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PaleolimnologyThe History and Evolution of Lake Systems$
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Andrew S. Cohen

Print publication date: 2003

Print ISBN-13: 9780195133530

Published to Oxford Scholarship Online: November 2020

DOI: 10.1093/oso/9780195133530.001.0001

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Facies Models at the Lake Basin Scale

Facies Models at the Lake Basin Scale

(p.208) 8 Facies Models at the Lake Basin Scale

Andrew S. Cohen

Oxford University Press

Understanding the historical evolution of sedimentation in a lake requires not only a grounding in facies interpretation but also an understanding of the larger-scale, lakewide linkages between deposition and those factors influencing sedimentation. The facies models we examined in chapter 7 can be linked to understand the differences in deposits between lake basins. Basin-scale facies models focus on the major interactions between climate or tectonic/ volcanic activity and sedimentation, attempting to explain why particular facies types develop in particular areas or at particular times in a lake’s history. Here I will focus on a few examples from the most intensively studied depositional settings, including lake types defined by mode of origin and evolution (rifts, glacial lakes, etc.) as well as saline lakes and playas, which share chemical and climatic attributes. Large-scale facies modeling in rift lakes has been driven by a need to understand the occurrence of hydrocarbons in ancient rifts (Lambiase, 1990; Katz, 2001). This in turn spurred a rapid accumulation of seismic reflection and facies data in the East African rift lakes and Lake Baikal (Russia) during the 1980s and 1990s, as well as attempts to synthesize these data and integrate them into general models. As we saw in chapter 2, the evolution of rift basins involves the development of asymmetric half-grabens and, in larger lake systems, the linkage of these half-grabens in a linear chain. As rift basins age, progressive deformation will eventually cause extensive deformation on both sides of the basin, transforming them into asymmetric full grabens, as seen in Lake Baikal today. This pattern of tectonic development has consequences for geomorphology, sediment delivery rates and locations, and sediment composition, that also vary depending on whether the lake basin is relatively full (high-stand conditions) or empty (low-stand) (Rosendahl et al., 1986; Cohen, 1990; Scholz and Rosendahl, 1990; Tiercelin et al., 1992; Soreghan and Cohen, 1996). Large-scale depositional patterns in a rift lake therefore represent an interplay between tectonic and climatic forces, factors that operate on somewhat different time scales.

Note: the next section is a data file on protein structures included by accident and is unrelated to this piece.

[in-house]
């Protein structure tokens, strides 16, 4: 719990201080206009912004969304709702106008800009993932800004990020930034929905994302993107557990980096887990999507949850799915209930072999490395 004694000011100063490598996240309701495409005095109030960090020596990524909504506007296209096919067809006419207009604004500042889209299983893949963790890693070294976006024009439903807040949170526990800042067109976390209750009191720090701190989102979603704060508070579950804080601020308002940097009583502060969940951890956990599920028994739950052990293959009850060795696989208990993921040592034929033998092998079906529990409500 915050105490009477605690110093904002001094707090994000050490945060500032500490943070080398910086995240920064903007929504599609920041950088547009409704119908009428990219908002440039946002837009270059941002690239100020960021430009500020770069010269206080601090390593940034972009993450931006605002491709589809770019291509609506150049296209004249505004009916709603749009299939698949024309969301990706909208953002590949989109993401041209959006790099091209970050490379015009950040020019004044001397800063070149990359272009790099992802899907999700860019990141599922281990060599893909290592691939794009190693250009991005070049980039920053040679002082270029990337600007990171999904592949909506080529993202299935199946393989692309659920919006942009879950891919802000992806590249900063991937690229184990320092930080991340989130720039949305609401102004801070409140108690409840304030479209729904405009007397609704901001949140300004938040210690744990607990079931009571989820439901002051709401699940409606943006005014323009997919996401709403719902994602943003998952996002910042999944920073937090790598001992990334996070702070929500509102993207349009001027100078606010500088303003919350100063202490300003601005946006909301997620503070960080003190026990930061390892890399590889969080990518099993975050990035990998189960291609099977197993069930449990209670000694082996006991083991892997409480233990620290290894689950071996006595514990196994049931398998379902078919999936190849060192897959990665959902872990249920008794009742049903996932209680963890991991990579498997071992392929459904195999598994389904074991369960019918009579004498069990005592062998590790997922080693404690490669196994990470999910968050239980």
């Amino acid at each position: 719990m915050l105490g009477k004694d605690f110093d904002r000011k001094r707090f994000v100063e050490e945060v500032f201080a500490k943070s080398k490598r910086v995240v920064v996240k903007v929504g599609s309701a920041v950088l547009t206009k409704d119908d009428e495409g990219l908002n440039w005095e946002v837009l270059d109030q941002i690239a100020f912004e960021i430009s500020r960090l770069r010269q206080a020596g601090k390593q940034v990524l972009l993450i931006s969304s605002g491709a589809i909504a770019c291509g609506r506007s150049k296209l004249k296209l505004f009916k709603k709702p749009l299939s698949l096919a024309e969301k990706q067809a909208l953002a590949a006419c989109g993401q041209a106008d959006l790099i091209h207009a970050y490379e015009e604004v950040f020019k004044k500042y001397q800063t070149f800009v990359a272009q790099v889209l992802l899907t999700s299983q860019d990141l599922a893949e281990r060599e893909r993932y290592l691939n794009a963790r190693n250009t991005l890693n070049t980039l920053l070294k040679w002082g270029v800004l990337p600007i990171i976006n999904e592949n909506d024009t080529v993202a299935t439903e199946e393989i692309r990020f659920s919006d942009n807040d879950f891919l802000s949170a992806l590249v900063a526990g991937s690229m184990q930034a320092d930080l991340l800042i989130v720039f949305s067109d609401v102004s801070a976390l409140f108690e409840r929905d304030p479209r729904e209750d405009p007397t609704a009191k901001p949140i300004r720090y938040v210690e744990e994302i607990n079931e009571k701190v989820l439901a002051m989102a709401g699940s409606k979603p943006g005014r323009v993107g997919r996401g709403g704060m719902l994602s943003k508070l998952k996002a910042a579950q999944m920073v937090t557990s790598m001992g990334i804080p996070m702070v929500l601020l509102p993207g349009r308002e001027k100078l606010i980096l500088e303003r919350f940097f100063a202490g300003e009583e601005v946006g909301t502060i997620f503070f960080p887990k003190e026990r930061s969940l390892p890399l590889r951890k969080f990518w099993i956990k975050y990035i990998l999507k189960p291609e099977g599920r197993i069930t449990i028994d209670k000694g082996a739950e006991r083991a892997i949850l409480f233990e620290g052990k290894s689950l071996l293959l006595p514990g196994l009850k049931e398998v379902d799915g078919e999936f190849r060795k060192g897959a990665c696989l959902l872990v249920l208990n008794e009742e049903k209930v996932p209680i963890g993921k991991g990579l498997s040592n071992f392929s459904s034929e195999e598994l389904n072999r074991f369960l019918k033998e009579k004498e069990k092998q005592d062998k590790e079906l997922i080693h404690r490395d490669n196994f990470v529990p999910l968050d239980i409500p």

Keywords:   Alkalinity, Bedrock, Calcite, Deltas, Eocene, Feldspar, Gaylussite, Halite

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